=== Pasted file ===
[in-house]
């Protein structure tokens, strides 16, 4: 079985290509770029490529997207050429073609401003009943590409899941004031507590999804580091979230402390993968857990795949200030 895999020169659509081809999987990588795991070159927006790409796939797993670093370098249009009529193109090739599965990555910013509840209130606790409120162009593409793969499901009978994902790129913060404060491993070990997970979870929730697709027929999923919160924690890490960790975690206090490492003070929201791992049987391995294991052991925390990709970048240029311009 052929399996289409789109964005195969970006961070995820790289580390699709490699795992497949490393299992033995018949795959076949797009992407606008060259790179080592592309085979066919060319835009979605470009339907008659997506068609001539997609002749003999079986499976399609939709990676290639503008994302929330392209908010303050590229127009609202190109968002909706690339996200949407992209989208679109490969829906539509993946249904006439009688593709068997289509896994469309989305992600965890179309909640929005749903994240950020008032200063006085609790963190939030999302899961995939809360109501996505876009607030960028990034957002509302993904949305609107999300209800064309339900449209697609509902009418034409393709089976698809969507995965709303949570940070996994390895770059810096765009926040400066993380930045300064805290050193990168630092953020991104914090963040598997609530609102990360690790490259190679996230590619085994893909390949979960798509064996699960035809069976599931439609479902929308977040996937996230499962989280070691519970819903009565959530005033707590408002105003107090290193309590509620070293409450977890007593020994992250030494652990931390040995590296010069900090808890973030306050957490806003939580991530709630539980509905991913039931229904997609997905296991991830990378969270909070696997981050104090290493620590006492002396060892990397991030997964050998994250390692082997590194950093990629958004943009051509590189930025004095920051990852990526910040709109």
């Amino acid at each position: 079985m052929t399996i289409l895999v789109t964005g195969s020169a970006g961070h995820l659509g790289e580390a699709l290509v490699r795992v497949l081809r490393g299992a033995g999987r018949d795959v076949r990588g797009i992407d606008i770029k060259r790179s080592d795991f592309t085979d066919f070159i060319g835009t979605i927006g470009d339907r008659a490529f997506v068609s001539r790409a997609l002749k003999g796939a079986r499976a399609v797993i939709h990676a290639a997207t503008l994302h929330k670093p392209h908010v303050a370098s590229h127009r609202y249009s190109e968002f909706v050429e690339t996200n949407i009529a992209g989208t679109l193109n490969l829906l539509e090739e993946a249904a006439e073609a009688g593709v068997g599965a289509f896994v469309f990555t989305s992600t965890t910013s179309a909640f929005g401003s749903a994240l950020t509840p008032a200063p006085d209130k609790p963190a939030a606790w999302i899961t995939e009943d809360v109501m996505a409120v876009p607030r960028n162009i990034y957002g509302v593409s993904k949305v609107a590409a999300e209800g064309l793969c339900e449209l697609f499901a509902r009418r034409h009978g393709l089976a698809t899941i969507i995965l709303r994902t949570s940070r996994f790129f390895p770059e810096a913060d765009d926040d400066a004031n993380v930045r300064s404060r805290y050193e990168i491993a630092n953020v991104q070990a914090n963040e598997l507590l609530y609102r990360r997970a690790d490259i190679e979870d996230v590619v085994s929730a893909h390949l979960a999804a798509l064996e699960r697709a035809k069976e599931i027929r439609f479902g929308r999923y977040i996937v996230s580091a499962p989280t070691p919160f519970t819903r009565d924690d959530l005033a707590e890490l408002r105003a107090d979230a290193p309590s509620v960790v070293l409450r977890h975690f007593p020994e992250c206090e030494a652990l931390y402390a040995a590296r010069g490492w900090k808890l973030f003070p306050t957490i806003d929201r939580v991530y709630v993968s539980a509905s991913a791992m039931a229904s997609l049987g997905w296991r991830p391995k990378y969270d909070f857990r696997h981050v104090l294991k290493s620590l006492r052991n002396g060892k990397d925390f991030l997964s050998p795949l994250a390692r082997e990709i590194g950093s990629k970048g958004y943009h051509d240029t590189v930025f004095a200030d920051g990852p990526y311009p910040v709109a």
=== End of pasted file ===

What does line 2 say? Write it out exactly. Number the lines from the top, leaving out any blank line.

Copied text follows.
């Protein structure tokens, strides 16, 4: 079985290509770029490529997207050429073609401003009943590409899941004031507590999804580091979230402390993968857990795949200030 895999020169659509081809999987990588795991070159927006790409796939797993670093370098249009009529193109090739599965990555910013509840209130606790409120162009593409793969499901009978994902790129913060404060491993070990997970979870929730697709027929999923919160924690890490960790975690206090490492003070929201791992049987391995294991052991925390990709970048240029311009 052929399996289409789109964005195969970006961070995820790289580390699709490699795992497949490393299992033995018949795959076949797009992407606008060259790179080592592309085979066919060319835009979605470009339907008659997506068609001539997609002749003999079986499976399609939709990676290639503008994302929330392209908010303050590229127009609202190109968002909706690339996200949407992209989208679109490969829906539509993946249904006439009688593709068997289509896994469309989305992600965890179309909640929005749903994240950020008032200063006085609790963190939030999302899961995939809360109501996505876009607030960028990034957002509302993904949305609107999300209800064309339900449209697609509902009418034409393709089976698809969507995965709303949570940070996994390895770059810096765009926040400066993380930045300064805290050193990168630092953020991104914090963040598997609530609102990360690790490259190679996230590619085994893909390949979960798509064996699960035809069976599931439609479902929308977040996937996230499962989280070691519970819903009565959530005033707590408002105003107090290193309590509620070293409450977890007593020994992250030494652990931390040995590296010069900090808890973030306050957490806003939580991530709630539980509905991913039931229904997609997905296991991830990378969270909070696997981050104090290493620590006492002396060892990397991030997964050998994250390692082997590194950093990629958004943009051509590189930025004095920051990852990526910040709109």